In this model, genotypes encode ANNs that control simple wheeled robots embedded in a simulated maze. The motivation is to abstract at a high level how evolved neural structures influence an organism's behavior in its environment. In other words, a genotype in this model ultimately maps to the behavior of a robot in a simulated maze environment. Though other domains could be applied, this environment is well-studied – and offers a non-trivial genotype-phenotype mapping. Niches in this model are specified by creating a discrete grid over a space of possible robot behaviors, i.e. what the robot actually does in the simulation, as opposed to a characterization of its genotype or of the ANN controller itself to which the genotype maps. So in this model, as in nature, the niche space is a many-to-one mapping from the space of phenotypes, i.e. many similar phenotypic behaviors will map into the same niche. The idea is that different classes of behaviors are what facilitate niches, not simple differentiation of genotypes or encoded neural structures. Thus a robot is mapped into a niche as a function of its behavior.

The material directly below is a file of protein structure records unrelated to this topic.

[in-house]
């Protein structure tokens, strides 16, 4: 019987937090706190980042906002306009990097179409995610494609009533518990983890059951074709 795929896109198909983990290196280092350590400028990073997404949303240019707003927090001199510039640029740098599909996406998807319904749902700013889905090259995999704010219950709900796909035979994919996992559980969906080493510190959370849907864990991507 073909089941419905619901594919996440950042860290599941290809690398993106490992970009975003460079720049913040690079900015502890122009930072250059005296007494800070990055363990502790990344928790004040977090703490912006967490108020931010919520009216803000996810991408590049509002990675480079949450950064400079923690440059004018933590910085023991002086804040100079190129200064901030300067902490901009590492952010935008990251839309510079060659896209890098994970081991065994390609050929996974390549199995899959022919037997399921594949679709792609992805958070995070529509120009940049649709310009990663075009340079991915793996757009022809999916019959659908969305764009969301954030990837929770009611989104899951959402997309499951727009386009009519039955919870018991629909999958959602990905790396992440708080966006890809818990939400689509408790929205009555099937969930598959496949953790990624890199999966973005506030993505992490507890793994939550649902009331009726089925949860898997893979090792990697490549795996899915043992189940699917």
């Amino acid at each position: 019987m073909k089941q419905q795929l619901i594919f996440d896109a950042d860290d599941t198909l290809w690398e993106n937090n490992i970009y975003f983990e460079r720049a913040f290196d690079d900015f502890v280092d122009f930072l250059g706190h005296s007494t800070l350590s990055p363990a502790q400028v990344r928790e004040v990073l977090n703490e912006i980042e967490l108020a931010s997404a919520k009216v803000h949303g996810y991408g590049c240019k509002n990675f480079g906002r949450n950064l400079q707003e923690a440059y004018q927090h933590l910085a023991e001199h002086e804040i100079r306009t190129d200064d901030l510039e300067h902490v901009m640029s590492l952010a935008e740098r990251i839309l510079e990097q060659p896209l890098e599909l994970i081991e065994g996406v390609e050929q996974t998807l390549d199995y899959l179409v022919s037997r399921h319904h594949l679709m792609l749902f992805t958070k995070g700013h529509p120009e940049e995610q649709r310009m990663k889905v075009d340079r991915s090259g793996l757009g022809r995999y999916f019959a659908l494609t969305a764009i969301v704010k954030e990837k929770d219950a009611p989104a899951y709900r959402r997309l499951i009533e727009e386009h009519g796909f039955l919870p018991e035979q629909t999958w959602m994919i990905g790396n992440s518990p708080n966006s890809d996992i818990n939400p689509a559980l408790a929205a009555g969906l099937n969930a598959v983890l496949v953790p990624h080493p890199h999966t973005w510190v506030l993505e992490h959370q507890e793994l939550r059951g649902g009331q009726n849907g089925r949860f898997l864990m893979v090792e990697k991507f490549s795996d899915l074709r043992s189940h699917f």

While there there is no overall consensus on how to quantify evolvability , a growing body of work supports that evolvability is related to phenotypic variability , , , . Thus the evolvability of genotypes in this model (also following precedent in ER ), is given by quantifying the amount of behavioral variety (i.e. the number of different behavioral niches) reachable on average by random mutations from a particular genotype. In other words, an evolvable organism is more likely to lead to phenotypic divergence. Note that in this model evolvability is not directly encoded into the genotype as in the abstract model, but is a quantifiable emergent product of the genotype-phenotype map, more closely resembling the situation in biological evolution. Specific parameters and details about the evolvability measure are given in the Methods Section.